In honor of Nurses Week, May 6-12, 2015, New York Eye and Ear Infirmary of Mount Sinai’s Diversity Council would like to recognize Sonja Tennaro, RN, EdD, NEA-BC, FACHE, Senior Vice President, Clinical Operations and Chief Nursing Officer, NYEE, for her long and distinguished career as a woman in healthcare leadership.
Dr. Tennaro joined NYEE in 1994 and oversees a staff of 384 FTE’s. Thanks to her leadership, NYEE has received national recognition for excellence in nursing two consecutive times from the American Nurses Credentialing Center’s (ANCC) Magnet Recognition Program®. Considered the gold standard, Magnet® Recognition designation is the highest recognition for nursing excellence, with less than eight percent of hospitals in the United States having received the designation.
Dr. Tennaro’s journey to becoming a Chief Nursing Officer is a testament to her education, professionalism, and nursing experience and may serve as a useful narrative for many nurses new to the profession.
When did you first know you wanted to become a nurse?
At 13, while acting as a candy striper volunteer in a hospital and from reading Nancy Drew’s novels.
Where did you attend nursing school?
Englewood Hospital School of Nursing-a diploma program and then I went on to Boston University and attained a Bachelor of Science degree in Nursing. I also achieved a Master of Arts and a Master of Education and a Doctorate in Education in the Nursing Organization Executive Role from Teacher’s College, Columbia University. Achieved Advanced Nursing Executive certification through the American Nurses Credentialing Center and fellowship in American College of Healthcare Executives.
What/where was your first nursing job out of school?
Staff nurse on a medical-surgical unit at Englewood Hospital and Medical Center.
At what point did you get into hospital leadership/administration?
After one year I became an Assistant Head Nurse on a thirty-six bed medical-surgical unit.
As a woman, did you experience any difficulties in your career?
Most doctors were men and most nurses were women. In many cases, we were expected to give ours chairs in the nurses’ station to doctors when they came in to make rounds on their patients. I had to demonstrate competency to be viewed as credible and valued in order to be a partner in a patient’s care. In leadership as a Chief Nurse, I was usually the only woman on an all-male leadership team and also led a mostly female nursing team.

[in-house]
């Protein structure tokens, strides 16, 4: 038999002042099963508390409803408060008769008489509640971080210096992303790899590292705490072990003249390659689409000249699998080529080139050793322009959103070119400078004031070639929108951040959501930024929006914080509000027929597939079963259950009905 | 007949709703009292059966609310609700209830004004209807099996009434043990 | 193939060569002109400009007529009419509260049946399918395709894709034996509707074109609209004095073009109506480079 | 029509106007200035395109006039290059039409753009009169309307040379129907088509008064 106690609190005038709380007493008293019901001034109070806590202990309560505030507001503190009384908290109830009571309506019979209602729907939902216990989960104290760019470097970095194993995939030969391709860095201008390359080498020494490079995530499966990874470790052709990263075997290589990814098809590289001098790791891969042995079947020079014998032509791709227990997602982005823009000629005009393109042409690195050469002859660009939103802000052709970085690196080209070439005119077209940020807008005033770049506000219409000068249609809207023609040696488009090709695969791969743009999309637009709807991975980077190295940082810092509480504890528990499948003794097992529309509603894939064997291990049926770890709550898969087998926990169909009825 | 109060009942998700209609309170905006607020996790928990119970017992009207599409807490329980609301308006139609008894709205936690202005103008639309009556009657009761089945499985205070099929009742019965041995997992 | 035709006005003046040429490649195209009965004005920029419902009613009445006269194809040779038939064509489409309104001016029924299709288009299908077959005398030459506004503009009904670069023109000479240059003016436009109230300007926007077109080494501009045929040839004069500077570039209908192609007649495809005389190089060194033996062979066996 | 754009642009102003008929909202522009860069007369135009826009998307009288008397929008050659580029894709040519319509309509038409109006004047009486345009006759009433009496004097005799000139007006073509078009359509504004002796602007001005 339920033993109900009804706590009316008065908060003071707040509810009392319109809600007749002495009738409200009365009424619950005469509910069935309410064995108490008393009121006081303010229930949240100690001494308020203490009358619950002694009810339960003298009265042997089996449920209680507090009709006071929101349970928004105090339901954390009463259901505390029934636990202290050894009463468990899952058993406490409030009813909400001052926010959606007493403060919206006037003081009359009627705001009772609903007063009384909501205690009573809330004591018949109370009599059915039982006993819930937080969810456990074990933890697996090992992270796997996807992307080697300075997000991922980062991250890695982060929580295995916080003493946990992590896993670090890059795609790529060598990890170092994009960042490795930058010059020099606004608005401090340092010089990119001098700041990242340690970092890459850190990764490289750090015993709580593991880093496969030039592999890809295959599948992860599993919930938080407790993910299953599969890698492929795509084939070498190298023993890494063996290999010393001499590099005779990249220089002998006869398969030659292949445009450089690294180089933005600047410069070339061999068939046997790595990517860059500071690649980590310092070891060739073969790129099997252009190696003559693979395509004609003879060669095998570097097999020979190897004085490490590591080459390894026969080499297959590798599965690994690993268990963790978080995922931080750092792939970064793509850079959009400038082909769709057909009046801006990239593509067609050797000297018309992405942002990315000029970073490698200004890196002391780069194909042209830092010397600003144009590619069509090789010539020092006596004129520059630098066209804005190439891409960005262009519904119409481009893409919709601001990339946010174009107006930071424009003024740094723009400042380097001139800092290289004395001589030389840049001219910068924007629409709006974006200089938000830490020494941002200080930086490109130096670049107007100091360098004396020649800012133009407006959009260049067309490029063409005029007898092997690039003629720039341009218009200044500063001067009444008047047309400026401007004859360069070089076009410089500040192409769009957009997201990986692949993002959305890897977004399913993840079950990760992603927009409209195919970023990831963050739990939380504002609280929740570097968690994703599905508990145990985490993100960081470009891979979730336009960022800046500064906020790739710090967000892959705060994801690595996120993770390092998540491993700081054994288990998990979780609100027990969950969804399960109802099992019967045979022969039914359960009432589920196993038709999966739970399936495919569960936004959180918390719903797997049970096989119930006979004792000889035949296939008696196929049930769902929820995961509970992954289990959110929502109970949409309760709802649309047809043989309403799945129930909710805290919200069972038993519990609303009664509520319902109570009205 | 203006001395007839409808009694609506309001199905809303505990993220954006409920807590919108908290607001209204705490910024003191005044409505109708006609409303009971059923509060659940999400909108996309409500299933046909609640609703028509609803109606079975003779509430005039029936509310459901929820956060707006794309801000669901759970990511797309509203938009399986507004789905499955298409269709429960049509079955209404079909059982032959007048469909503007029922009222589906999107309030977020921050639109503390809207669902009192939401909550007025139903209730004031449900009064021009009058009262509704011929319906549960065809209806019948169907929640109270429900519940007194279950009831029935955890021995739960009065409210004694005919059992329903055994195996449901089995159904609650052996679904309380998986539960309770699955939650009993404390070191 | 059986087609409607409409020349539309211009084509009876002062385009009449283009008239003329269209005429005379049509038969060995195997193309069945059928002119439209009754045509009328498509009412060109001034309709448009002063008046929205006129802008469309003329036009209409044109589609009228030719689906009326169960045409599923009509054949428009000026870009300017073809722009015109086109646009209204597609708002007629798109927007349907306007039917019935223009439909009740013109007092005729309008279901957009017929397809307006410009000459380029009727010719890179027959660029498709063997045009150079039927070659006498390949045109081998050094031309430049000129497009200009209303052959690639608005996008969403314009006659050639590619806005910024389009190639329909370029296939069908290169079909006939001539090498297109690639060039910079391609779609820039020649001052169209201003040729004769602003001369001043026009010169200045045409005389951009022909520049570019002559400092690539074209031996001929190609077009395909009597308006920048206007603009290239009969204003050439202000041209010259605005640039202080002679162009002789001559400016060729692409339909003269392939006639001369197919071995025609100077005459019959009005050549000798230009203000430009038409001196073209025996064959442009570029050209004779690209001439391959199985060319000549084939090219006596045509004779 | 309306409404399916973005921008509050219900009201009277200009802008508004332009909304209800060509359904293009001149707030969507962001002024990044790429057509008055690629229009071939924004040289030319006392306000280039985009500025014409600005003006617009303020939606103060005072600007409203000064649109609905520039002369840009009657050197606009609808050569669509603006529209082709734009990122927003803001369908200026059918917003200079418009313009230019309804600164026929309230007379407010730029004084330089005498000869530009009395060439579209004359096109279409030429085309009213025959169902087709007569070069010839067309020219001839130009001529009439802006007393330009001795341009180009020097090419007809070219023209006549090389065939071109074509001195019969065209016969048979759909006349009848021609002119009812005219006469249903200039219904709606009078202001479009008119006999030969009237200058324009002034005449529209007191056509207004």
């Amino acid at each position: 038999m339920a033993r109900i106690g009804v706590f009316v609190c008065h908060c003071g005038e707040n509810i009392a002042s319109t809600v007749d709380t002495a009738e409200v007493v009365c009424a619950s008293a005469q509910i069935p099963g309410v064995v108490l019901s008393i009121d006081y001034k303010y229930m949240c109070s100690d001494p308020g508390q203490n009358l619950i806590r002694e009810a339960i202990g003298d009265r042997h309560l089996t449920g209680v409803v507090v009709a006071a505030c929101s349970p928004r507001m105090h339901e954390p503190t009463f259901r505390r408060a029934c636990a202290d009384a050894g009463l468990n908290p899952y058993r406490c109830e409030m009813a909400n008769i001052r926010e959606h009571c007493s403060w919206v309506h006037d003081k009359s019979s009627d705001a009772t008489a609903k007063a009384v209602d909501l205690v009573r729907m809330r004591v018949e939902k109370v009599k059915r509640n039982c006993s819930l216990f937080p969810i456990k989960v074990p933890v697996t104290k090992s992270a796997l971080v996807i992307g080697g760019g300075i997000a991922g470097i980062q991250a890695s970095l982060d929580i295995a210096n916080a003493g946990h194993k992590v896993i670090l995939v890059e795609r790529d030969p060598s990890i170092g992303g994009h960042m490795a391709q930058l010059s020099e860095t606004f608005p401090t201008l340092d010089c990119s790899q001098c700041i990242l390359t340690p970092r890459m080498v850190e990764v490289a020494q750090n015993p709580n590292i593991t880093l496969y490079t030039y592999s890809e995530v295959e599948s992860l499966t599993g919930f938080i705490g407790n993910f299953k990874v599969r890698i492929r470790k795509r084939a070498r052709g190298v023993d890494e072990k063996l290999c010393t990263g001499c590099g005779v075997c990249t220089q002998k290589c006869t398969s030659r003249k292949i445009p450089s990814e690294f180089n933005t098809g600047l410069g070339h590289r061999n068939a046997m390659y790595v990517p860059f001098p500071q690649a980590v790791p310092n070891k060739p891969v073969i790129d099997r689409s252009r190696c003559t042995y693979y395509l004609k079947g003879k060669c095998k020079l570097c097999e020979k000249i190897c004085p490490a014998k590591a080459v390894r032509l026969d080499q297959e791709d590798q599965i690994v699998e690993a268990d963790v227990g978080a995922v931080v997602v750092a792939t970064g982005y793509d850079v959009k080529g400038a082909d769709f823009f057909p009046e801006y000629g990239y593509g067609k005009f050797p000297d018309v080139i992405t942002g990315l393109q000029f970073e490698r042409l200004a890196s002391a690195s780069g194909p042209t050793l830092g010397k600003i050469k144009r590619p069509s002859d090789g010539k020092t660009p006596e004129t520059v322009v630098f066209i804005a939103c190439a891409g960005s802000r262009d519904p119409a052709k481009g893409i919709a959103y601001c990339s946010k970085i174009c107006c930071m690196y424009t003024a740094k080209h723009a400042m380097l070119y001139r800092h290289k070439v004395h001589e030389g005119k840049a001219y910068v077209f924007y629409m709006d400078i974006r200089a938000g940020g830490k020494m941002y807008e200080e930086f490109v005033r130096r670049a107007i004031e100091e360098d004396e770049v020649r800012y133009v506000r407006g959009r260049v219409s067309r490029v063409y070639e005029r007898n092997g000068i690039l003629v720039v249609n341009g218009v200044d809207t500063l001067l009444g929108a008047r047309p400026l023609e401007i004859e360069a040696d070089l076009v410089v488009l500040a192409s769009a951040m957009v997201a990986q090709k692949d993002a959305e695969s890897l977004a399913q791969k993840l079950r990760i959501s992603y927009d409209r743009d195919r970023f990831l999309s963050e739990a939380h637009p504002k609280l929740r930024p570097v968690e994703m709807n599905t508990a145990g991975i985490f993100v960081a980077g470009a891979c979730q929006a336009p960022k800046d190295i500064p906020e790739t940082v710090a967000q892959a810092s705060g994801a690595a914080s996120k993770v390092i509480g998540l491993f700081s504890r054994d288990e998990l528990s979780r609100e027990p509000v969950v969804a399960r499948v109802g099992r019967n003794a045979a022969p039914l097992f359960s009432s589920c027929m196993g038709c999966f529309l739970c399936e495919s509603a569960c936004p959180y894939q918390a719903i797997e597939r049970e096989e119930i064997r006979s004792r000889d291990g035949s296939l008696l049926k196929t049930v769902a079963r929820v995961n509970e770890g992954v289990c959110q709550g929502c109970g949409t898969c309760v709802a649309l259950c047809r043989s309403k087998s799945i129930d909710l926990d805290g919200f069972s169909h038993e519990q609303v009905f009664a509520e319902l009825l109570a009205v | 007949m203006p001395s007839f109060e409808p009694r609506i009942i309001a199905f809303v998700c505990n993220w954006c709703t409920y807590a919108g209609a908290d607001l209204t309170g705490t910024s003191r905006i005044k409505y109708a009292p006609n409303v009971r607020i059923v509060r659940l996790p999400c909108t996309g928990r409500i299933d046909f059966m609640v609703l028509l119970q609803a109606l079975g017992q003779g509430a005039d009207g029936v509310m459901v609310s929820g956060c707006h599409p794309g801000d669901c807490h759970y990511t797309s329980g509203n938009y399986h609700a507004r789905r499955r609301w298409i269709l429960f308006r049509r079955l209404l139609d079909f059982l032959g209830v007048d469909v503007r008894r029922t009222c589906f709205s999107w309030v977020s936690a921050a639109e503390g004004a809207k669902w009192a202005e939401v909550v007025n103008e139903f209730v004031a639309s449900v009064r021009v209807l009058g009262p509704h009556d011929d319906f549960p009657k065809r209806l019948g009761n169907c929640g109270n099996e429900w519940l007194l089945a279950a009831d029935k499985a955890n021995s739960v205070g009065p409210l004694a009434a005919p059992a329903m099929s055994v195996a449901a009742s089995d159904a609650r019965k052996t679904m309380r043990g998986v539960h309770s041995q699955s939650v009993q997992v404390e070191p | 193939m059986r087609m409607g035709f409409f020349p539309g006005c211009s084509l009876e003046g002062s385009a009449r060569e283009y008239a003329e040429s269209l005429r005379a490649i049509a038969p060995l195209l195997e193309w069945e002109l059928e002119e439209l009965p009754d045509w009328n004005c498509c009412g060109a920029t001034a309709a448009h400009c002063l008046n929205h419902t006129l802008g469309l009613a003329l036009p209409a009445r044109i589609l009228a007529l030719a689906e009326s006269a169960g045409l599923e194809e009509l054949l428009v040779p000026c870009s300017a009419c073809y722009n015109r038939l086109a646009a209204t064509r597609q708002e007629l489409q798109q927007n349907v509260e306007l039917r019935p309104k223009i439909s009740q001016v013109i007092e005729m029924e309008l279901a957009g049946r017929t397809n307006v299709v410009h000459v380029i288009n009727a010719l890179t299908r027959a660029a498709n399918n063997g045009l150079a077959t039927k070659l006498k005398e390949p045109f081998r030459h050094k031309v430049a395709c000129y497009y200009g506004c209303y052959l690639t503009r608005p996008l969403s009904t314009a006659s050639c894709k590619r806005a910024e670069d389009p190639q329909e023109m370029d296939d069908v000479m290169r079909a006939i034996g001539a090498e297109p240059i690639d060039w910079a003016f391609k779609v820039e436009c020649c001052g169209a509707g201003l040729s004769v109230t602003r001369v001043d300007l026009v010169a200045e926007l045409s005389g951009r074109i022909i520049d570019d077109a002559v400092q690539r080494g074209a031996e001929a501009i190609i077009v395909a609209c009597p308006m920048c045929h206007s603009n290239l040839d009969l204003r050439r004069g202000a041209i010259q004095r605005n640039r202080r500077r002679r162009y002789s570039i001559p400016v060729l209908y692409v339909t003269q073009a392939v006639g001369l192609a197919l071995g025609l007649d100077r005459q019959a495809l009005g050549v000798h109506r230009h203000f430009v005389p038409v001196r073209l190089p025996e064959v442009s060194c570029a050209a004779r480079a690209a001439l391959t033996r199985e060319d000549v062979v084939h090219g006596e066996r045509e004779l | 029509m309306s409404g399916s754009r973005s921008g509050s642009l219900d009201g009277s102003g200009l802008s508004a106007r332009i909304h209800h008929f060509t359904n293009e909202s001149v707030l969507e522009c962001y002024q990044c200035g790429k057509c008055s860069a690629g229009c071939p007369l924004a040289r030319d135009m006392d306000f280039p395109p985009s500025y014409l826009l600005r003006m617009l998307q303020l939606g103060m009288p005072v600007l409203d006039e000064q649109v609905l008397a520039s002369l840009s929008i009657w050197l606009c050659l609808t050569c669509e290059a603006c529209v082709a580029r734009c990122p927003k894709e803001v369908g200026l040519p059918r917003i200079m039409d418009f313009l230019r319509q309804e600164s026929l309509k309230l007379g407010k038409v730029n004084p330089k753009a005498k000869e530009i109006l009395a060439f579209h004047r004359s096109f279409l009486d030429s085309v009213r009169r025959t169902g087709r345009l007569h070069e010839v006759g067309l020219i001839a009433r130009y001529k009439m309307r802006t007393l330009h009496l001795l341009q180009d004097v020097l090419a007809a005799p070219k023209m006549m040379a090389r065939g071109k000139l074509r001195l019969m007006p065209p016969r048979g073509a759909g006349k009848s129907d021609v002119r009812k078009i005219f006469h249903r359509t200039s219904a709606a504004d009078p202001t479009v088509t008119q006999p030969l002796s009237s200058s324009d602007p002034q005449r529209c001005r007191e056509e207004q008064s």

In your opinion, what has been the biggest positive change in healthcare since you started your career?
Including patients in their care decisions and involving families and significant others in teaching of self-care for the patient.
In your opinion, what has been a negative change in healthcare since you started your career?
Lack of time to support a patient’s psycho-social needs as part of the overall care plan.
What advice would you give a young nursing student now on how to succeed in the field?
Never to stop learning and applying their knowledge with a respect for the patient rights.
What is your happiest memory as a nurse?
Providing support to those in need and seeing hope rekindled.
How have you seen NYEE change over the last 20+ years?
When I arrived, there were three inpatient units. Patient care because of insurance changes changed to ambulatory. Therefore, we converted inpatient units for same day use. We had to improve our patient flow processes to facilitate timely throughput. Anesthesia approaches were amended to allow same day discharge. NYEE became merged with the former Continuum Health System and now with Mount Sinai Health System. We are now a seven hospital system participant creating a new energy. We achieved Magnet Nursing Recognition in 2009 and 2013.
What is your favorite part about being in hospital administration?
Being able to assist in creating a therapeutic, caring patient environment with a quality outcome.